Sunday, September 11, 2011

Traveling Turkey (Part II)

(Village of Sirince, near Ephesus)
With the help of a travel agent recommended by our friend, we booked a six-day side trip from Istanbul down to the Mediterranean coast.

Again, we relied mostly on public transit to get us from place to place--taking planes, trains, and automobiles. We rented a car for a short while but gas is extremely expensive in Turkey so we didn't drive ourselves the whole time. At moments we were glad to be at the mercy of bus drivers who knew their way around windy mountainous roads; other times--like the five hour bus ride I spent next to a really stinky chain smoker who kept making smacking noises with his mouth--I would have rather been walking to my next destination.

Each place we visited was like a different country in itself, with varying geography, climate, culture and people.

(Breakfast at the Nisanyan Houses--yum!)
The Nisanyan Houses in Sirince (a small village on a mountain above the ruins at Ephesus) was a pleasant surprise. While the ride up the side of the mountain on the minibus was terrifying, and the hike up to the hotel strenuous, it was a beautiful little retreat up there. They also had the best breakfast ever with fresh fruit, jams, bread, olives, and cheese.
("The Library," ruins at Ephesus)
(Pamukkale; looks like snow and ice, but it's warm mineral pools you can walk in)
Our next stop to see the calcium pools of Pamukkale was by far our most difficult excursion. The buses going to/from were few and far between. The Richmond Hotel was hot, stuffy and outdated, and the people there only seemed to view tourists as big, walking dollar signs. The ruins of the ancient city of Hierapolis and the "cotton castle" were very cool sites, it's just too bad everything around them was not.
(Ancient tombs at Hierapolis in Pamukkale)
We quickly discovered that the Turkish coastline is a major summer destination for England; local workers told us it's rare to see American's there. We enjoyed our time at the Kano Hotel on the river in Dalyan and at The Oyster Residences right on the beach in Olu Deniz. These were our couple days of "relaxation," though Tommie might still be scarred by our walk (that quickly became a sprint for fear of blistering) on the scorching hot sand which he likens to walking across hot coals. I guess that enjoying our swim in the calm, warm sea water could be considered our reward.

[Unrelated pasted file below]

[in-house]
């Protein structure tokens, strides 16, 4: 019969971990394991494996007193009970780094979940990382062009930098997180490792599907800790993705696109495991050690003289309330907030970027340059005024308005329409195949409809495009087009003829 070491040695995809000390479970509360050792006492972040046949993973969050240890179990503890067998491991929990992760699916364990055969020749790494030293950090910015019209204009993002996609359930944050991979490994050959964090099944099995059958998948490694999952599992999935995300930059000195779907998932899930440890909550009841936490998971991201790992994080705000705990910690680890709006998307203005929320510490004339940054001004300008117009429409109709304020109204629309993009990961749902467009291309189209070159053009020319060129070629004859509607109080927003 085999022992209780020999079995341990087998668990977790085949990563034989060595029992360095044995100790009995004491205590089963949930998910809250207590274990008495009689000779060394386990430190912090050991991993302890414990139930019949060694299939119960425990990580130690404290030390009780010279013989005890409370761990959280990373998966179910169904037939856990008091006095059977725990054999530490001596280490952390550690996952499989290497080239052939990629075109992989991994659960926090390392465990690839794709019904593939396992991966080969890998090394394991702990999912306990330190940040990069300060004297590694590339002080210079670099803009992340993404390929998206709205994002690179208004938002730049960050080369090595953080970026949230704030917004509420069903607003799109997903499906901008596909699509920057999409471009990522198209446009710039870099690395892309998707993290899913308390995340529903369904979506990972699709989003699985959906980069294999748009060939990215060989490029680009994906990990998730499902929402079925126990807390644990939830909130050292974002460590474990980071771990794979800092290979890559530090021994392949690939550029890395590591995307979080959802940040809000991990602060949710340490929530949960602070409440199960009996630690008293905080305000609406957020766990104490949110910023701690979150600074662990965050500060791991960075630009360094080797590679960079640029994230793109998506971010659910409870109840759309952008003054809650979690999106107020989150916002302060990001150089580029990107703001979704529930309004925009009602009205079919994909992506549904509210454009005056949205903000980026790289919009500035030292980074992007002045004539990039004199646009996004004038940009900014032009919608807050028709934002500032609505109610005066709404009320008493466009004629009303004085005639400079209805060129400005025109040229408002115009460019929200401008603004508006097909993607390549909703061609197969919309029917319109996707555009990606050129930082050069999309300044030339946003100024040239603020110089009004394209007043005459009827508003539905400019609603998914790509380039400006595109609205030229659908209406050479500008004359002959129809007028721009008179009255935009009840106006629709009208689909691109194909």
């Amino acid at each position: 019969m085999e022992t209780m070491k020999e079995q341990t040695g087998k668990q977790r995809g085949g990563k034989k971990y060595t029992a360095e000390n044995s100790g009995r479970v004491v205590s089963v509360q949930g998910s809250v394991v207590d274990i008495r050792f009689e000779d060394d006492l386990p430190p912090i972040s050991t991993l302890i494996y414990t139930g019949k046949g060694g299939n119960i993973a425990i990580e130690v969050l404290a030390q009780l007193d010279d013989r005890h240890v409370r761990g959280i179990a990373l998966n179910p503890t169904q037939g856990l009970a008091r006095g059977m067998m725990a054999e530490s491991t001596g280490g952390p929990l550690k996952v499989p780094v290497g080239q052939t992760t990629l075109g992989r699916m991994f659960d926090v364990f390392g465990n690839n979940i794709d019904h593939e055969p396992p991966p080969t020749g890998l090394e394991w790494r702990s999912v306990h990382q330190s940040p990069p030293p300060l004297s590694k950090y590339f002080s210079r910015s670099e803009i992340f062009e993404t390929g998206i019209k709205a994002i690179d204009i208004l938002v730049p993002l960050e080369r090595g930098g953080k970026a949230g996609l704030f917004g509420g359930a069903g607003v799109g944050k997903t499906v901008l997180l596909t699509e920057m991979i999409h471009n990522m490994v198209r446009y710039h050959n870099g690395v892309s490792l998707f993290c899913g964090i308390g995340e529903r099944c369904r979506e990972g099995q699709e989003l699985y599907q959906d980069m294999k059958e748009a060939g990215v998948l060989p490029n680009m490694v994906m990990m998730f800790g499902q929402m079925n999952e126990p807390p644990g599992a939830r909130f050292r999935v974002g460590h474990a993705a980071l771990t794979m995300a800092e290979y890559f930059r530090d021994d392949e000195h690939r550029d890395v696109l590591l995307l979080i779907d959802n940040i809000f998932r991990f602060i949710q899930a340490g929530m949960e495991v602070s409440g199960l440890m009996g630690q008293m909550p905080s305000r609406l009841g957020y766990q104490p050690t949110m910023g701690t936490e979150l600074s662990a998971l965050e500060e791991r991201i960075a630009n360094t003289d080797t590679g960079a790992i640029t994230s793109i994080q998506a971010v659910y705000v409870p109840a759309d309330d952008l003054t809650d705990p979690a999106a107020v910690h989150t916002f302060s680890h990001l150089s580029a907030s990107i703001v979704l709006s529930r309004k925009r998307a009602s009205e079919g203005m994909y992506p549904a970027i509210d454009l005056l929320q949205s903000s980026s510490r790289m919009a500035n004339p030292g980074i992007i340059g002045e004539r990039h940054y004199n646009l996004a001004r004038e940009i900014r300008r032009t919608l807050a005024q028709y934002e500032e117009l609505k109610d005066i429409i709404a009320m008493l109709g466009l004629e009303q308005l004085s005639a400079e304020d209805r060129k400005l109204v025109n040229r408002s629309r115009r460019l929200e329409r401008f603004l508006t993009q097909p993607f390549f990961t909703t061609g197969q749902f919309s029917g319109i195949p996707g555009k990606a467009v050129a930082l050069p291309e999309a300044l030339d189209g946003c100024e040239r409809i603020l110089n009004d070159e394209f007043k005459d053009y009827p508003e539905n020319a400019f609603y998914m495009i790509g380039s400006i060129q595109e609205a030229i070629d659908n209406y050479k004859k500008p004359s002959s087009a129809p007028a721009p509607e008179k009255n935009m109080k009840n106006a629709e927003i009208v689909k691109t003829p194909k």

(River boat taking people to the beach in Dalyan; above are ancient tombs carved into the cliff)
(Driving down to Olu Deniz)

Friday, September 9, 2011

Traveling Turkey (Part 1)

Our honeymoon to Turkey may not have been what most would consider a "relaxing" retreat after marriage, but that's not really what we were going for. We wanted to travel, to experience something completely new, and have an adventure together. It was our first trip abroad together and it was very cool.
Bridge from Europe to Asia ( from our balcony in Ortakoy)

We began our journey in Istanbul. A kind friend let us borrow her "townhouse" in Ortakoy (just north of downtown Istanbul) which had a large balcony that proved to be a spectacular spot for people-watching, enjoying the breezes from the Bosphorus River, watching the bridge from Europe to Asia illuminate at night, and hearing the Islamic call to prayer from the mosque next door (this, however, lost some of it charm when it woke us up each night at 4:45 a.m. Note the megaphones...which were right outside our bedroom window).
During our stay in the city, we managed to find our way around the public transit systems and get to all the major sites (mostly via bus and tram). Be warned, those bus rides are not for the faint of heart--how there is not an accident every five seconds defies all logic.

Below are some highlights from our time in Istanbul. More to come from our travels to other parts of Turkey.

Topkapi Palace
Blue Mosque
Haghia SophiaIn the new district by the Galata Tower
Underground Cistern
Ferry down the Bosphorus
The Spice Market